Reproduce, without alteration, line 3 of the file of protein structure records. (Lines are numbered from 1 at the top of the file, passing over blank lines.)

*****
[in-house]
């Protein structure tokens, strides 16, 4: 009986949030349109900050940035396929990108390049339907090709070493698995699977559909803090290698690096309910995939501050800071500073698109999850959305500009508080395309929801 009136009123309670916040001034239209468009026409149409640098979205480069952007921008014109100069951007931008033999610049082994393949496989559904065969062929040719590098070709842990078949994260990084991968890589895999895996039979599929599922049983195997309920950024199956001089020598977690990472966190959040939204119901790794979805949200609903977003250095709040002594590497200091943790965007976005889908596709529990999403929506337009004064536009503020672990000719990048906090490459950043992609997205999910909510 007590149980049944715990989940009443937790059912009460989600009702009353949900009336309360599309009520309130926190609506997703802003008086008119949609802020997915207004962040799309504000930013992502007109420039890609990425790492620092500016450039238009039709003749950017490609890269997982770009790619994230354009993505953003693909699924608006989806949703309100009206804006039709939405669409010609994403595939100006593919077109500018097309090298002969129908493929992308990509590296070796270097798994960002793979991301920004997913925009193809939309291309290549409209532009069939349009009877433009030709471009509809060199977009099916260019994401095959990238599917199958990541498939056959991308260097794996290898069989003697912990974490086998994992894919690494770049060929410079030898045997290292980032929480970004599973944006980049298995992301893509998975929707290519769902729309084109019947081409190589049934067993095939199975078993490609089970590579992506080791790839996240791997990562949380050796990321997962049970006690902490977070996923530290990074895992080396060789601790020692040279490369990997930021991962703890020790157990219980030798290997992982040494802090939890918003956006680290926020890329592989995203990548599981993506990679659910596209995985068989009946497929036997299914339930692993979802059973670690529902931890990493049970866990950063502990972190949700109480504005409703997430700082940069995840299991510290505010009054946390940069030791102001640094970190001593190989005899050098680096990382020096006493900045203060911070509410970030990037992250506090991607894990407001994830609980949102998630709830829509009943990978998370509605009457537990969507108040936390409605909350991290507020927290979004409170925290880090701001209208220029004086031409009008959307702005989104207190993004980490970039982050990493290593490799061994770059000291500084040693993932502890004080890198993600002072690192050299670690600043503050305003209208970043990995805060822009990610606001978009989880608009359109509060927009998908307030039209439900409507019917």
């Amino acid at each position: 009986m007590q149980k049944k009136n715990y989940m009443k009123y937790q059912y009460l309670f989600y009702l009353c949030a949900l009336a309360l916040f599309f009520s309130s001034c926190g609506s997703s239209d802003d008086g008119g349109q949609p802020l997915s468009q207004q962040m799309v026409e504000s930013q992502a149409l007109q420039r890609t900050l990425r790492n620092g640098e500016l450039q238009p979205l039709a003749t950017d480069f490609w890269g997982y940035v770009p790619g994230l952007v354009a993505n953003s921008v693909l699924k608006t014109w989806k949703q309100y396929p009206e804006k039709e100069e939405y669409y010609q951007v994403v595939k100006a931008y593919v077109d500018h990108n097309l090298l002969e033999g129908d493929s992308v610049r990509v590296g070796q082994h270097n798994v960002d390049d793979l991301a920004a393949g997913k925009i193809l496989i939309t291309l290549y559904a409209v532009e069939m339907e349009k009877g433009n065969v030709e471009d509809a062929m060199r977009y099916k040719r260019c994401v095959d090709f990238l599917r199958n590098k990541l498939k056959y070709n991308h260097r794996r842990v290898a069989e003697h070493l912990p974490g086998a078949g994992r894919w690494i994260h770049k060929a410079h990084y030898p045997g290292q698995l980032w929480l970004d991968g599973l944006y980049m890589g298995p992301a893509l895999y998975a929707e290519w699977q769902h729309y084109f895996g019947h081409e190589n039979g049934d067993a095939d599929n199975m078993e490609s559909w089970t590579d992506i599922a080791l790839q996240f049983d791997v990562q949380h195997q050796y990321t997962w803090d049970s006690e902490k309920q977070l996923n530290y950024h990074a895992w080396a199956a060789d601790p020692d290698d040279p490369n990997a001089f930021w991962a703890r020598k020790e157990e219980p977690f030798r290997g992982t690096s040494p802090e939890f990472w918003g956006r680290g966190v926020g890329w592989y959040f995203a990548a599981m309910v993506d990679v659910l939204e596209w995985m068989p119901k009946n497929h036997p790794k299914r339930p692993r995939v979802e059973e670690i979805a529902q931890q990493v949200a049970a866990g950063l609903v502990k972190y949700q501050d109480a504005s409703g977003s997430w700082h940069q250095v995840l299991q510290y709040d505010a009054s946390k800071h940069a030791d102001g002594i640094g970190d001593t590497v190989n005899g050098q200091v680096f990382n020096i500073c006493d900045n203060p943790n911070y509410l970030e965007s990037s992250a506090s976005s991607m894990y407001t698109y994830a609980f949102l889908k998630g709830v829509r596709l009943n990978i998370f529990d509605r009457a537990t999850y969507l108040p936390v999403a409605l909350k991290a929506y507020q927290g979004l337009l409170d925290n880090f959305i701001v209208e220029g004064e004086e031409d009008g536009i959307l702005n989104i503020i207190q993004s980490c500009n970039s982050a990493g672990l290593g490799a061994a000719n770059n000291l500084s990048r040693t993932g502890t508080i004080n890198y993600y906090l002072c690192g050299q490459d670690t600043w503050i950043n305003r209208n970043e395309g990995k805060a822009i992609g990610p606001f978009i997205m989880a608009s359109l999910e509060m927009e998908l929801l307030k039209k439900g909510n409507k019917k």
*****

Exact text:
């Amino acid at each position: 009986m007590q149980k049944k009136n715990y989940m009443k009123y937790q059912y009460l309670f989600y009702l009353c949030a949900l009336a309360l916040f599309f009520s309130s001034c926190g609506s997703s239209d802003d008086g008119g349109q949609p802020l997915s468009q207004q962040m799309v026409e504000s930013q992502a149409l007109q420039r890609t900050l990425r790492n620092g640098e500016l450039q238009p979205l039709a003749t950017d480069f490609w890269g997982y940035v770009p790619g994230l952007v354009a993505n953003s921008v693909l699924k608006t014109w989806k949703q309100y396929p009206e804006k039709e100069e939405y669409y010609q951007v994403v595939k100006a931008y593919v077109d500018h990108n097309l090298l002969e033999g129908d493929s992308v610049r990509v590296g070796q082994h270097n798994v960002d390049d793979l991301a920004a393949g997913k925009i193809l496989i939309t291309l290549y559904a409209v532009e069939m339907e349009k009877g433009n065969v030709e471009d509809a062929m060199r977009y099916k040719r260019c994401v095959d090709f990238l599917r199958n590098k990541l498939k056959y070709n991308h260097r794996r842990v290898a069989e003697h070493l912990p974490g086998a078949g994992r894919w690494i994260h770049k060929a410079h990084y030898p045997g290292q698995l980032w929480l970004d991968g599973l944006y980049m890589g298995p992301a893509l895999y998975a929707e290519w699977q769902h729309y084109f895996g019947h081409e190589n039979g049934d067993a095939d599929n199975m078993e490609s559909w089970t590579d992506i599922a080791l790839q996240f049983d791997v990562q949380h195997q050796y990321t997962w803090d049970s006690e902490k309920q977070l996923n530290y950024h990074a895992w080396a199956a060789d601790p020692d290698d040279p490369n990997a001089f930021w991962a703890r020598k020790e157990e219980p977690f030798r290997g992982t690096s040494p802090e939890f990472w918003g956006r680290g966190v926020g890329w592989y959040f995203a990548a599981m309910v993506d990679v659910l939204e596209w995985m068989p119901k009946n497929h036997p790794k299914r339930p692993r995939v979802e059973e670690i979805a529902q931890q990493v949200a049970a866990g950063l609903v502990k972190y949700q501050d109480a504005s409703g977003s997430w700082h940069q250095v995840l299991q510290y709040d505010a009054s946390k800071h940069a030791d102001g002594i640094g970190d001593t590497v190989n005899g050098q200091v680096f990382n020096i500073c006493d900045n203060p943790n911070y509410l970030e965007s990037s992250a506090s976005s991607m894990y407001t698109y994830a609980f949102l889908k998630g709830v829509r596709l009943n990978i998370f529990d509605r009457a537990t999850y969507l108040p936390v999403a409605l909350k991290a929506y507020q927290g979004l337009l409170d925290n880090f959305i701001v209208e220029g004064e004086e031409d009008g536009i959307l702005n989104i503020i207190q993004s980490c500009n970039s982050a990493g672990l290593g490799a061994a000719n770059n000291l500084s990048r040693t993932g502890t508080i004080n890198y993600y906090l002072c690192g050299q490459d670690t600043w503050i950043n305003r209208n970043e395309g990995k805060a822009i992609g990610p606001f978009i997205m989880a608009s359109l999910e509060m927009e998908l929801l307030k039209k439900g909510n409507k019917k």